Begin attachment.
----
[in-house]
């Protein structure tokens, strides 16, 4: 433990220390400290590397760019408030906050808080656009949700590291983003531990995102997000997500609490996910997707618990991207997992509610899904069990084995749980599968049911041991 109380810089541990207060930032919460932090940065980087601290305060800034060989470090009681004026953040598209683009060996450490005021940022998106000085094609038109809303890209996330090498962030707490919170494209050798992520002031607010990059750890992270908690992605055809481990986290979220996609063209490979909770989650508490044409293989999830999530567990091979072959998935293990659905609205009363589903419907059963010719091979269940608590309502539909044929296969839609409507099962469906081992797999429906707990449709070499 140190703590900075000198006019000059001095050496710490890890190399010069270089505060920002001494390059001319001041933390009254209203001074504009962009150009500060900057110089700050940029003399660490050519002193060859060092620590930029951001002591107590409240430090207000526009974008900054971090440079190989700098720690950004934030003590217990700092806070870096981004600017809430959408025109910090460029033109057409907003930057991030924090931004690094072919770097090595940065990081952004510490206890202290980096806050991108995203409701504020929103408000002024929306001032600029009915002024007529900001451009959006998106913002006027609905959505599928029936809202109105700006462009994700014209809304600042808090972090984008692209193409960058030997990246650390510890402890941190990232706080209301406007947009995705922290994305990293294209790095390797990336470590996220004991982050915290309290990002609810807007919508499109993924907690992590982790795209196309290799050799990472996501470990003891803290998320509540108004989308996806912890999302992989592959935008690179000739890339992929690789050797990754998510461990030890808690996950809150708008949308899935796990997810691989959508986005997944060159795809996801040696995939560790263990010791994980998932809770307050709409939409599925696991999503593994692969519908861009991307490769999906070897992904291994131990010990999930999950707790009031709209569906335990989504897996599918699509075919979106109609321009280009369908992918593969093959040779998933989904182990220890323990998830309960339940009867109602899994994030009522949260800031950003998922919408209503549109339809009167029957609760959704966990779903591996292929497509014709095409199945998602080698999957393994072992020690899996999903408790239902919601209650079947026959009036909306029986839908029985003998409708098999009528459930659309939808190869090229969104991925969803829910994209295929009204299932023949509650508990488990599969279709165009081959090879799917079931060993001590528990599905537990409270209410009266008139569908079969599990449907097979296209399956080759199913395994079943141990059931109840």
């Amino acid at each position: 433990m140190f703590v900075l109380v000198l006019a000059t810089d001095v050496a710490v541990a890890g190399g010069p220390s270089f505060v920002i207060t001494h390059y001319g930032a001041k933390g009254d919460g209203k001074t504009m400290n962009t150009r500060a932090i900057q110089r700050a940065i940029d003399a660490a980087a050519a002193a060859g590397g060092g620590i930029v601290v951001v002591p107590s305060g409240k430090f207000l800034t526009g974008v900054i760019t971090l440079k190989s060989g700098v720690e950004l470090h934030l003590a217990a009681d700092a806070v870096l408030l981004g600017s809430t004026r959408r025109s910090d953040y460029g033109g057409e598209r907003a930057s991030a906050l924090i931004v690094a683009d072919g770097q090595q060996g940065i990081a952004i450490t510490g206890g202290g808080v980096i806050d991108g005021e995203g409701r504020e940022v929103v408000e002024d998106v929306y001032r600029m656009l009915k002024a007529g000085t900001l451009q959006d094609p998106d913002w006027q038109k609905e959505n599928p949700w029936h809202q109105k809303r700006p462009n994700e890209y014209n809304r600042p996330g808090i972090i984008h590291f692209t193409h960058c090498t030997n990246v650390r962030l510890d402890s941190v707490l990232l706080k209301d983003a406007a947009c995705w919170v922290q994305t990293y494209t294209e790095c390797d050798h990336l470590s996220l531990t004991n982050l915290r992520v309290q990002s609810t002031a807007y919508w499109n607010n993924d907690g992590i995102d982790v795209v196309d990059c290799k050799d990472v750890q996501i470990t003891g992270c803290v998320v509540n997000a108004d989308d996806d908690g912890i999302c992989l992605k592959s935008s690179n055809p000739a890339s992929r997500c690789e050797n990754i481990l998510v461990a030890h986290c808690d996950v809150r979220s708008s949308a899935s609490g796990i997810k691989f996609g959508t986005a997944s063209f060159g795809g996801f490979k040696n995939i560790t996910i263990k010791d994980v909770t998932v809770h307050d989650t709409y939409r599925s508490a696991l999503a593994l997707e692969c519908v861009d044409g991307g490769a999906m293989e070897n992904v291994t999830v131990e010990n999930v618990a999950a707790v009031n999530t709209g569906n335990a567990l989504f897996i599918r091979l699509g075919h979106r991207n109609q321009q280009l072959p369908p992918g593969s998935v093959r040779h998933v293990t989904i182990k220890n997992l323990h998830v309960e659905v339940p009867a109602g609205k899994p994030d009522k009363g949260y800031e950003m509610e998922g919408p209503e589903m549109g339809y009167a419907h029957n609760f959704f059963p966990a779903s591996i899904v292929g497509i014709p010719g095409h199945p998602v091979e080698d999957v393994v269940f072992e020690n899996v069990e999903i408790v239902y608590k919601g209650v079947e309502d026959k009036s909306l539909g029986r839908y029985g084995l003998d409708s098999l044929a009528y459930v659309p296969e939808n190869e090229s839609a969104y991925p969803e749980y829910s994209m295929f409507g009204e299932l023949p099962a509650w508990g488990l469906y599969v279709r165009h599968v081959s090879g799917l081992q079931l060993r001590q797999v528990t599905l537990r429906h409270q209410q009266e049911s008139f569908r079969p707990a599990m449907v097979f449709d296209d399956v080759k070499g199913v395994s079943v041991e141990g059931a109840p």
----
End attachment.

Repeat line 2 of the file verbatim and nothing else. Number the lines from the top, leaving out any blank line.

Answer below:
């Protein structure tokens, strides 16, 4: 433990220390400290590397760019408030906050808080656009949700590291983003531990995102997000997500609490996910997707618990991207997992509610899904069990084995749980599968049911041991 109380810089541990207060930032919460932090940065980087601290305060800034060989470090009681004026953040598209683009060996450490005021940022998106000085094609038109809303890209996330090498962030707490919170494209050798992520002031607010990059750890992270908690992605055809481990986290979220996609063209490979909770989650508490044409293989999830999530567990091979072959998935293990659905609205009363589903419907059963010719091979269940608590309502539909044929296969839609409507099962469906081992797999429906707990449709070499 140190703590900075000198006019000059001095050496710490890890190399010069270089505060920002001494390059001319001041933390009254209203001074504009962009150009500060900057110089700050940029003399660490050519002193060859060092620590930029951001002591107590409240430090207000526009974008900054971090440079190989700098720690950004934030003590217990700092806070870096981004600017809430959408025109910090460029033109057409907003930057991030924090931004690094072919770097090595940065990081952004510490206890202290980096806050991108995203409701504020929103408000002024929306001032600029009915002024007529900001451009959006998106913002006027609905959505599928029936809202109105700006462009994700014209809304600042808090972090984008692209193409960058030997990246650390510890402890941190990232706080209301406007947009995705922290994305990293294209790095390797990336470590996220004991982050915290309290990002609810807007919508499109993924907690992590982790795209196309290799050799990472996501470990003891803290998320509540108004989308996806912890999302992989592959935008690179000739890339992929690789050797990754998510461990030890808690996950809150708008949308899935796990997810691989959508986005997944060159795809996801040696995939560790263990010791994980998932809770307050709409939409599925696991999503593994692969519908861009991307490769999906070897992904291994131990010990999930999950707790009031709209569906335990989504897996599918699509075919979106109609321009280009369908992918593969093959040779998933989904182990220890323990998830309960339940009867109602899994994030009522949260800031950003998922919408209503549109339809009167029957609760959704966990779903591996292929497509014709095409199945998602080698999957393994072992020690899996999903408790239902919601209650079947026959009036909306029986839908029985003998409708098999009528459930659309939808190869090229969104991925969803829910994209295929009204299932023949509650508990488990599969279709165009081959090879799917079931060993001590528990599905537990409270209410009266008139569908079969599990449907097979296209399956080759199913395994079943141990059931109840």